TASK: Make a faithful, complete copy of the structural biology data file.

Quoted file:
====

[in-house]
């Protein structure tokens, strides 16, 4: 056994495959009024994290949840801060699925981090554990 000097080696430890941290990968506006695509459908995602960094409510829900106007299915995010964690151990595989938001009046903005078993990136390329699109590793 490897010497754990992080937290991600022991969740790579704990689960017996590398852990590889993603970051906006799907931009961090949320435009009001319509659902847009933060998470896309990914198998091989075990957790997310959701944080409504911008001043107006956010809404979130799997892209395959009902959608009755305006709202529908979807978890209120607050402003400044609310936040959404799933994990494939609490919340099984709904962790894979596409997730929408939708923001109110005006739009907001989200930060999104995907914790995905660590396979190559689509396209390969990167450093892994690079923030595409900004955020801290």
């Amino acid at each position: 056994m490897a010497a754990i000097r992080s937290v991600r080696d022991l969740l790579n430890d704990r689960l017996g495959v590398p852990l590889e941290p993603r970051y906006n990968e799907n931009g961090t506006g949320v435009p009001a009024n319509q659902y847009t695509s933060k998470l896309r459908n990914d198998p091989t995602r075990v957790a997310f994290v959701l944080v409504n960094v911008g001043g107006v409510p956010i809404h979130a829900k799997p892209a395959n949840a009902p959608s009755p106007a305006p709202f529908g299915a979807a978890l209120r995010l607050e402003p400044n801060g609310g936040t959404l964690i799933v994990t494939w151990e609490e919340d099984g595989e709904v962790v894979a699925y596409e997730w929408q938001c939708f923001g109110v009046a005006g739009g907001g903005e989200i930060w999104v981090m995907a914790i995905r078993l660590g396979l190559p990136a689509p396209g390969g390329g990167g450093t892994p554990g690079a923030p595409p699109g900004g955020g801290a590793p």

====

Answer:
[in-house]
């Protein structure tokens, strides 16, 4: 056994495959009024994290949840801060699925981090554990 000097080696430890941290990968506006695509459908995602960094409510829900106007299915995010964690151990595989938001009046903005078993990136390329699109590793 490897010497754990992080937290991600022991969740790579704990689960017996590398852990590889993603970051906006799907931009961090949320435009009001319509659902847009933060998470896309990914198998091989075990957790997310959701944080409504911008001043107006956010809404979130799997892209395959009902959608009755305006709202529908979807978890209120607050402003400044609310936040959404799933994990494939609490919340099984709904962790894979596409997730929408939708923001109110005006739009907001989200930060999104995907914790995905660590396979190559689509396209390969990167450093892994690079923030595409900004955020801290």
């Amino acid at each position: 056994m490897a010497a754990i000097r992080s937290v991600r080696d022991l969740l790579n430890d704990r689960l017996g495959v590398p852990l590889e941290p993603r970051y906006n990968e799907n931009g961090t506006g949320v435009p009001a009024n319509q659902y847009t695509s933060k998470l896309r459908n990914d198998p091989t995602r075990v957790a997310f994290v959701l944080v409504n960094v911008g001043g107006v409510p956010i809404h979130a829900k799997p892209a395959n949840a009902p959608s009755p106007a305006p709202f529908g299915a979807a978890l209120r995010l607050e402003p400044n801060g609310g936040t959404l964690i799933v994990t494939w151990e609490e919340d099984g595989e709904v962790v894979a699925y596409e997730w929408q938001c939708f923001g109110v009046a005006g739009g907001g903005e989200i930060w999104v981090m995907a914790i995905r078993l660590g396979l190559p990136a689509p396209g390969g390329g990167g450093t892994p554990g690079a923030p595409p699109g900004g955020g801290a590793p």